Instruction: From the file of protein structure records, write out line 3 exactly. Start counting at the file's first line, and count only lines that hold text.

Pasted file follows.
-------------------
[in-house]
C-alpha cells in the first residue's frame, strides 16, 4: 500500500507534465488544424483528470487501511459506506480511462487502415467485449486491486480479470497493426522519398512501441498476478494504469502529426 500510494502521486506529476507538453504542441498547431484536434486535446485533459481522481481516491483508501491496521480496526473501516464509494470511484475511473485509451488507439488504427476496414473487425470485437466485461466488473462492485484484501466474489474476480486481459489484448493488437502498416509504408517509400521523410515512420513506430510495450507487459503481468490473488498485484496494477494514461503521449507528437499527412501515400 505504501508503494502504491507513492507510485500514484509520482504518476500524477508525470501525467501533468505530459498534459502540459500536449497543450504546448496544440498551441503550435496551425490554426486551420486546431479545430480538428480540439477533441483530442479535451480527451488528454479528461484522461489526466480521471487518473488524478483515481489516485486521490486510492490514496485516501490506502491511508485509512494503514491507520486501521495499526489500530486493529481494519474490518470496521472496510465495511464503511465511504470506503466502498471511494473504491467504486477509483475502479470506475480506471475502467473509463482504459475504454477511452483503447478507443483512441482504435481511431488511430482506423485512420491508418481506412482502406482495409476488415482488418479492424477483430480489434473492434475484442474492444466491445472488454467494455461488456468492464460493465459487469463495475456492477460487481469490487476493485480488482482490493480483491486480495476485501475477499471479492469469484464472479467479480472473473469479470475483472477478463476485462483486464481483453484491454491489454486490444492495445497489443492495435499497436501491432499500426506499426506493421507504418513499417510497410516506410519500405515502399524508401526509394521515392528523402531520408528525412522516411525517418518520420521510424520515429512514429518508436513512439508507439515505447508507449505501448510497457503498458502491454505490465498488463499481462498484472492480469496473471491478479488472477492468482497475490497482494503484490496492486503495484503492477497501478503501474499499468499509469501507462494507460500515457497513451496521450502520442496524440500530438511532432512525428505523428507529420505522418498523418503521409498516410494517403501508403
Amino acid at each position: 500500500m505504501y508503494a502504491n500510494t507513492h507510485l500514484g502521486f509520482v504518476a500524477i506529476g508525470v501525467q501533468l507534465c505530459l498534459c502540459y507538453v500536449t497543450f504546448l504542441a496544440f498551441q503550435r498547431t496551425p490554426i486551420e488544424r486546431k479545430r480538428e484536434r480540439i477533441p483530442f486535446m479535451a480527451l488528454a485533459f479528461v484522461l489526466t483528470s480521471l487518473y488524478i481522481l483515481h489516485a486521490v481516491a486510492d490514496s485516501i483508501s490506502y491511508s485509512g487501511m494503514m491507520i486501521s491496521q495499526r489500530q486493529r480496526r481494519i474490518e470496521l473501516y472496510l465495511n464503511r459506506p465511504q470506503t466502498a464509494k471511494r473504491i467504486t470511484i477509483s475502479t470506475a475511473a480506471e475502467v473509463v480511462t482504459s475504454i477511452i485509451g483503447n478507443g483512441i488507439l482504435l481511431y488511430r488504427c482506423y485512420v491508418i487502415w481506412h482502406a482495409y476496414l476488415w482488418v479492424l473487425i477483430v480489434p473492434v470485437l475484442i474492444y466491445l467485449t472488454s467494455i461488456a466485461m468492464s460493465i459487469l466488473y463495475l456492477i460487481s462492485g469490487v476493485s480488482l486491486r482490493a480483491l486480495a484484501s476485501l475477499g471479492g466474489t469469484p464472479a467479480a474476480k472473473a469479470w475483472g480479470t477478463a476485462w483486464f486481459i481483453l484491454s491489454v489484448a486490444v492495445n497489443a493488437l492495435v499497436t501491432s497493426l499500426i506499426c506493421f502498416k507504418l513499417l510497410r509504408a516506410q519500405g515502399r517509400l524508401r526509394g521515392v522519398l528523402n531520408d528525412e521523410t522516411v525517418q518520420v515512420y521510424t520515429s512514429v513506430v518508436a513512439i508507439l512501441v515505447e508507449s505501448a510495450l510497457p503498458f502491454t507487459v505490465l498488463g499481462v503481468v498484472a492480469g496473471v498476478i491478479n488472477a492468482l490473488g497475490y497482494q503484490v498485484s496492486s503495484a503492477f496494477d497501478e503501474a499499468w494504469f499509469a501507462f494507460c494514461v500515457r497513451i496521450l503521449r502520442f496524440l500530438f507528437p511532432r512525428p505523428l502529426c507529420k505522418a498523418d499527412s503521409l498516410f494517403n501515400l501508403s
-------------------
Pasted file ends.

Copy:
Amino acid at each position: 500500500m505504501y508503494a502504491n500510494t507513492h507510485l500514484g502521486f509520482v504518476a500524477i506529476g508525470v501525467q501533468l507534465c505530459l498534459c502540459y507538453v500536449t497543450f504546448l504542441a496544440f498551441q503550435r498547431t496551425p490554426i486551420e488544424r486546431k479545430r480538428e484536434r480540439i477533441p483530442f486535446m479535451a480527451l488528454a485533459f479528461v484522461l489526466t483528470s480521471l487518473y488524478i481522481l483515481h489516485a486521490v481516491a486510492d490514496s485516501i483508501s490506502y491511508s485509512g487501511m494503514m491507520i486501521s491496521q495499526r489500530q486493529r480496526r481494519i474490518e470496521l473501516y472496510l465495511n464503511r459506506p465511504q470506503t466502498a464509494k471511494r473504491i467504486t470511484i477509483s475502479t470506475a475511473a480506471e475502467v473509463v480511462t482504459s475504454i477511452i485509451g483503447n478507443g483512441i488507439l482504435l481511431y488511430r488504427c482506423y485512420v491508418i487502415w481506412h482502406a482495409y476496414l476488415w482488418v479492424l473487425i477483430v480489434p473492434v470485437l475484442i474492444y466491445l467485449t472488454s467494455i461488456a466485461m468492464s460493465i459487469l466488473y463495475l456492477i460487481s462492485g469490487v476493485s480488482l486491486r482490493a480483491l486480495a484484501s476485501l475477499g471479492g466474489t469469484p464472479a467479480a474476480k472473473a469479470w475483472g480479470t477478463a476485462w483486464f486481459i481483453l484491454s491489454v489484448a486490444v492495445n497489443a493488437l492495435v499497436t501491432s497493426l499500426i506499426c506493421f502498416k507504418l513499417l510497410r509504408a516506410q519500405g515502399r517509400l524508401r526509394g521515392v522519398l528523402n531520408d528525412e521523410t522516411v525517418q518520420v515512420y521510424t520515429s512514429v513506430v518508436a513512439i508507439l512501441v515505447e508507449s505501448a510495450l510497457p503498458f502491454t507487459v505490465l498488463g499481462v503481468v498484472a492480469g496473471v498476478i491478479n488472477a492468482l490473488g497475490y497482494q503484490v498485484s496492486s503495484a503492477f496494477d497501478e503501474a499499468w494504469f499509469a501507462f494507460c494514461v500515457r497513451i496521450l503521449r502520442f496524440l500530438f507528437p511532432r512525428p505523428l502529426c507529420k505522418a498523418d499527412s503521409l498516410f494517403n501515400l501508403s